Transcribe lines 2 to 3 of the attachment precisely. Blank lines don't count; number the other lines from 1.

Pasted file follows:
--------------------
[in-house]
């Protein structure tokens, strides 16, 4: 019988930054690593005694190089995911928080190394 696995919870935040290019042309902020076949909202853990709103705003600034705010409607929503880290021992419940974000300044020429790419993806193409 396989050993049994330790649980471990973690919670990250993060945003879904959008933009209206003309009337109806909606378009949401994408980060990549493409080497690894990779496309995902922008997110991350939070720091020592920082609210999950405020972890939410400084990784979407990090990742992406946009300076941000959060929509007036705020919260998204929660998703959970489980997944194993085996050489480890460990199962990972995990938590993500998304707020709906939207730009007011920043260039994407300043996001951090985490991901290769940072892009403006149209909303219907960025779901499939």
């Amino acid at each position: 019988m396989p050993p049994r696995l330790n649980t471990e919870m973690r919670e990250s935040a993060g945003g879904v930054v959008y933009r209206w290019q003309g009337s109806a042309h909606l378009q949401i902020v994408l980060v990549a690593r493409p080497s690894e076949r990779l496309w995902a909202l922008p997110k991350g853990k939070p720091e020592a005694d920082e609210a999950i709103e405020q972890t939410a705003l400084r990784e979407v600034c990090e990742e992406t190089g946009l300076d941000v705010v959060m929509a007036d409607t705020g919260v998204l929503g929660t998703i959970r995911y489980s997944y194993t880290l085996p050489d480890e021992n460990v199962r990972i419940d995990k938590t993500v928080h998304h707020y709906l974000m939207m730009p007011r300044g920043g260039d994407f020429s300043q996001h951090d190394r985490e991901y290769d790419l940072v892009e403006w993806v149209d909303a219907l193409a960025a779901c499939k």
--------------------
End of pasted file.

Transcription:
């Protein structure tokens, strides 16, 4: 019988930054690593005694190089995911928080190394 696995919870935040290019042309902020076949909202853990709103705003600034705010409607929503880290021992419940974000300044020429790419993806193409 396989050993049994330790649980471990973690919670990250993060945003879904959008933009209206003309009337109806909606378009949401994408980060990549493409080497690894990779496309995902922008997110991350939070720091020592920082609210999950405020972890939410400084990784979407990090990742992406946009300076941000959060929509007036705020919260998204929660998703959970489980997944194993085996050489480890460990199962990972995990938590993500998304707020709906939207730009007011920043260039994407300043996001951090985490991901290769940072892009403006149209909303219907960025779901499939």
């Amino acid at each position: 019988m396989p050993p049994r696995l330790n649980t471990e919870m973690r919670e990250s935040a993060g945003g879904v930054v959008y933009r209206w290019q003309g009337s109806a042309h909606l378009q949401i902020v994408l980060v990549a690593r493409p080497s690894e076949r990779l496309w995902a909202l922008p997110k991350g853990k939070p720091e020592a005694d920082e609210a999950i709103e405020q972890t939410a705003l400084r990784e979407v600034c990090e990742e992406t190089g946009l300076d941000v705010v959060m929509a007036d409607t705020g919260v998204l929503g929660t998703i959970r995911y489980s997944y194993t880290l085996p050489d480890e021992n460990v199962r990972i419940d995990k938590t993500v928080h998304h707020y709906l974000m939207m730009p007011r300044g920043g260039d994407f020429s300043q996001h951090d190394r985490e991901y290769d790419l940072v892009e403006w993806v149209d909303a219907l193409a960025a779901c499939k």